Rough-legged Hawk

Buteo lagopus (hare footed)
Prepared by: 
Ann Walton
  • Length: 19 – 24 inches
  • Wingspan: 48-60 inches    
  • Weight: male 600-1370 gm, female 780-1660 gm

The Rough-legged Hawk has a proportionally longer wings and tail than the typical buteo.  Plumage is variable but all birds, including immatures,  have a white tail with conspicuous broad dark terminal band. Females have one narrow inconspicuous bar above the broad subterminal band while the males have several light tail bars.  There are dark and light phase birds.
Dark phase: Adults have all dark bodies with the aforementioned white-banded tail. In flight the underwings display much white.
Light phase: Adults have a light brown head that contrasts with a darker brown body. In flight, the black at the bend of the wing and the white tail identify this bird. Most light phase birds show a black belly, but some only have brown belly barring.
Immatures have a rather conspicuous white edging to the tail below a single brown band, as well as, small white patches at the base of the primaries on the upperwing.
The bird is named for the feathering on the tarsi suggesting a rabbit’s leg.

 

Subspecies: 
Four recognized; only one in U.S. (B.l. sanctijohannes)
Distribution: 
Alaska and northern Canada to sw, central and eastern U.S.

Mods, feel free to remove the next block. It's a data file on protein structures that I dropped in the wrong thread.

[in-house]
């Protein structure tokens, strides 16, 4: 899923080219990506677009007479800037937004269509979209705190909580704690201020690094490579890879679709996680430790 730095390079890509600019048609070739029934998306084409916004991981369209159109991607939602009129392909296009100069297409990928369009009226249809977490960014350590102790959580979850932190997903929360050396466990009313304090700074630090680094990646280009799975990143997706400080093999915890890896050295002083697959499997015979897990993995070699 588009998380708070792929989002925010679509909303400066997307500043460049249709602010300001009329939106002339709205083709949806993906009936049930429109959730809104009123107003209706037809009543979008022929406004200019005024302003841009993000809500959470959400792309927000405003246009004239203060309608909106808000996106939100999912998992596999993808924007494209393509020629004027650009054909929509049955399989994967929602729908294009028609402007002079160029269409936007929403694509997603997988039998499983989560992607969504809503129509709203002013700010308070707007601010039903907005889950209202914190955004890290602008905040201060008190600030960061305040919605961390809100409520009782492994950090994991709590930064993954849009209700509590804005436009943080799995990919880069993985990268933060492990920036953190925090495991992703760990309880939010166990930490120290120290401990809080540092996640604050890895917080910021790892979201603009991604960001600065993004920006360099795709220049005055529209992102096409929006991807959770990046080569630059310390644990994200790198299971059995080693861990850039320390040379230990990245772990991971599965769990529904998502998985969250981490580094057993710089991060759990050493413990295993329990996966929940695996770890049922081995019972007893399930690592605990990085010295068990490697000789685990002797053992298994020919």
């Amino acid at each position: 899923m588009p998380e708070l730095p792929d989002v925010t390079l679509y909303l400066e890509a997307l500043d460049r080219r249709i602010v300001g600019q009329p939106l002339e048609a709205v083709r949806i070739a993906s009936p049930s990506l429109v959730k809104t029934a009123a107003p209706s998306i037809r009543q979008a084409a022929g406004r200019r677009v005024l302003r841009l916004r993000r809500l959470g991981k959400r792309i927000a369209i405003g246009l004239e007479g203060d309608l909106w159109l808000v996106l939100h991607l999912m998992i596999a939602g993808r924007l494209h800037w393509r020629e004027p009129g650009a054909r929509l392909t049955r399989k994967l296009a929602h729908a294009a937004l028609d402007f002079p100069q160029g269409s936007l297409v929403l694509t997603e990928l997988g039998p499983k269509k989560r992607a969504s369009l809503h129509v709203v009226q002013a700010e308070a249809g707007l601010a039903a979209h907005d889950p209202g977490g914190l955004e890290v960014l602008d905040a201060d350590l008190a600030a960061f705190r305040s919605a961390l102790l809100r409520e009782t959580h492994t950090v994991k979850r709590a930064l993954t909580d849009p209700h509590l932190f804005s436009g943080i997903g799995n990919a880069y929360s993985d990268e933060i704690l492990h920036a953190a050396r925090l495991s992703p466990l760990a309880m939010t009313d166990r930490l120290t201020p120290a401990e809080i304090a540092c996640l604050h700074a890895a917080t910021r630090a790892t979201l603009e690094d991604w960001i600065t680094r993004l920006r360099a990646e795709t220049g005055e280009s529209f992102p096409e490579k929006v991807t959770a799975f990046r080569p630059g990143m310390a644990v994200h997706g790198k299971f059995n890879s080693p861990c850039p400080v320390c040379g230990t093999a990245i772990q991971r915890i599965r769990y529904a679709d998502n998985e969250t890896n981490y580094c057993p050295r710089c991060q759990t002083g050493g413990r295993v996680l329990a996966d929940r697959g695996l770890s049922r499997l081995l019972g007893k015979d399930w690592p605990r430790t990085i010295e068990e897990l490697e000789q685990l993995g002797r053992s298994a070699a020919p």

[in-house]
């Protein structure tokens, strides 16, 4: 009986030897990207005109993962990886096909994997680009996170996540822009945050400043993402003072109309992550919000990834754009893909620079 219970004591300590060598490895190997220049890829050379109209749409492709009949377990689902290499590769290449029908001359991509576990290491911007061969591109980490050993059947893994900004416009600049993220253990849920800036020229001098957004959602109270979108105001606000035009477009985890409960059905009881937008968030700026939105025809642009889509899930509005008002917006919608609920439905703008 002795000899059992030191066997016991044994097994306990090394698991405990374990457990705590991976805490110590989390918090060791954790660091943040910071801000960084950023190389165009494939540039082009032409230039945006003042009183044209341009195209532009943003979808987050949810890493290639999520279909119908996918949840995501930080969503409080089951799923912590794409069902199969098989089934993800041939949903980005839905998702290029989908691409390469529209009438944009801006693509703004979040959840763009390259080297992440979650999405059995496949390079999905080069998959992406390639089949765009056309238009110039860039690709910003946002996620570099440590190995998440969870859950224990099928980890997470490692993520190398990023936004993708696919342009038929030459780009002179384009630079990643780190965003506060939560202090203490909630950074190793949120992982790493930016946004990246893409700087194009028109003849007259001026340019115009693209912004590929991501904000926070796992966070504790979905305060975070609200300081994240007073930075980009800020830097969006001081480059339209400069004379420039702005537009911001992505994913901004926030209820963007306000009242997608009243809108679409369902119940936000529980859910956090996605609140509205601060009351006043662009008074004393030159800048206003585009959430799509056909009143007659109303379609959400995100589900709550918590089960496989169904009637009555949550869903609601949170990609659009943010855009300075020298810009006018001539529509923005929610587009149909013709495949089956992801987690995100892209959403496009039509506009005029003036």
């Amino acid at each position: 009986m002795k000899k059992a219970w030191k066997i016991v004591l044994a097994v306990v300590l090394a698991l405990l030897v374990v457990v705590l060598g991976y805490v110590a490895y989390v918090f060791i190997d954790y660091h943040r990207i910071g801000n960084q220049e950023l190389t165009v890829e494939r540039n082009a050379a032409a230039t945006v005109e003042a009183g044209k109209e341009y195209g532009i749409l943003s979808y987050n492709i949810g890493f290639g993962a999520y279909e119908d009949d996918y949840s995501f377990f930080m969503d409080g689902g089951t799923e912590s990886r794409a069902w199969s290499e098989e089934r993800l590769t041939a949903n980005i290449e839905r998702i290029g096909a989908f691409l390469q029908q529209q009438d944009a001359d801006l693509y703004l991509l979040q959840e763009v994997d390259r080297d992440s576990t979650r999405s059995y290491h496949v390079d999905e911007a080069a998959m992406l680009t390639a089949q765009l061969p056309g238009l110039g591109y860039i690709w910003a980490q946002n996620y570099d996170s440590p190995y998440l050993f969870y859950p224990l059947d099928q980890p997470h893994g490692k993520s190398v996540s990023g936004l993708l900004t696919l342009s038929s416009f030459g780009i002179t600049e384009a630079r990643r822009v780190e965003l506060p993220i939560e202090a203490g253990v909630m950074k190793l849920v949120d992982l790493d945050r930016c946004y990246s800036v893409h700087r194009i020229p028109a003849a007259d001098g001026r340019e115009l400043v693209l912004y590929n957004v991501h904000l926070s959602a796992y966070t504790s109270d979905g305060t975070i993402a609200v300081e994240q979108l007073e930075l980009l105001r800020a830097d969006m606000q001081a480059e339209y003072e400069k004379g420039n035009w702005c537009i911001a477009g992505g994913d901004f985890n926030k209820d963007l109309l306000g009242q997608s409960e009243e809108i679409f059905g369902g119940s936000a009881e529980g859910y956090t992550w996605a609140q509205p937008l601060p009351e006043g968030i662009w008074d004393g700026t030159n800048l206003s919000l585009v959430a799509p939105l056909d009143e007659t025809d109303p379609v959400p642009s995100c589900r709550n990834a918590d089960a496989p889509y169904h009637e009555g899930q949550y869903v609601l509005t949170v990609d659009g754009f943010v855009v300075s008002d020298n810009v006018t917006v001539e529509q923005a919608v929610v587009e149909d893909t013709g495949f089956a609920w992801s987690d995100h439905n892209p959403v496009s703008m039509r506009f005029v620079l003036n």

Habitat: 
Tundra, flat lowlands, and open terrain such as prairies, cultivated fields and marshes.
Feeding: 
Mammals make up 80% of the diet; preferred prey is lemmings and voles, but mice, shrews, hares, ground squirrels, pikas, weasels and even bats are taken. When rodents are scarce, the diet will include birds such as buntings, thrushes, grouse, waders and waterbirds. Fish, insects and carrion are occasionally eaten. Although they do hunt from high perches, they are most noted for their hovering flight when they seem to hang motionless in the air.
Breeding: 
April – May. A thick nest of sticks, lined with greenery, hair and feathers, is constructed on a protected ledge, in a hollow on cliffs, rocky outcroppings, riverbanks or ravines; less often it is placed 20-30 feet high in the top of a tree. Often several nests are built in the same area and reused in turn for years to come. The clutch is 3 – 5 eggs. First breeding occurs in the second year.
Movements: 
Migratory. Distance of migration varies with the abundance of rodents in the breeding range, as well as the southern extent of snowcover. Spring migration starts in April, while fall migration extends from mid September to early November.
Status: 
Population seems stable. Widespread and common in northern breeding range where human interference is minimal.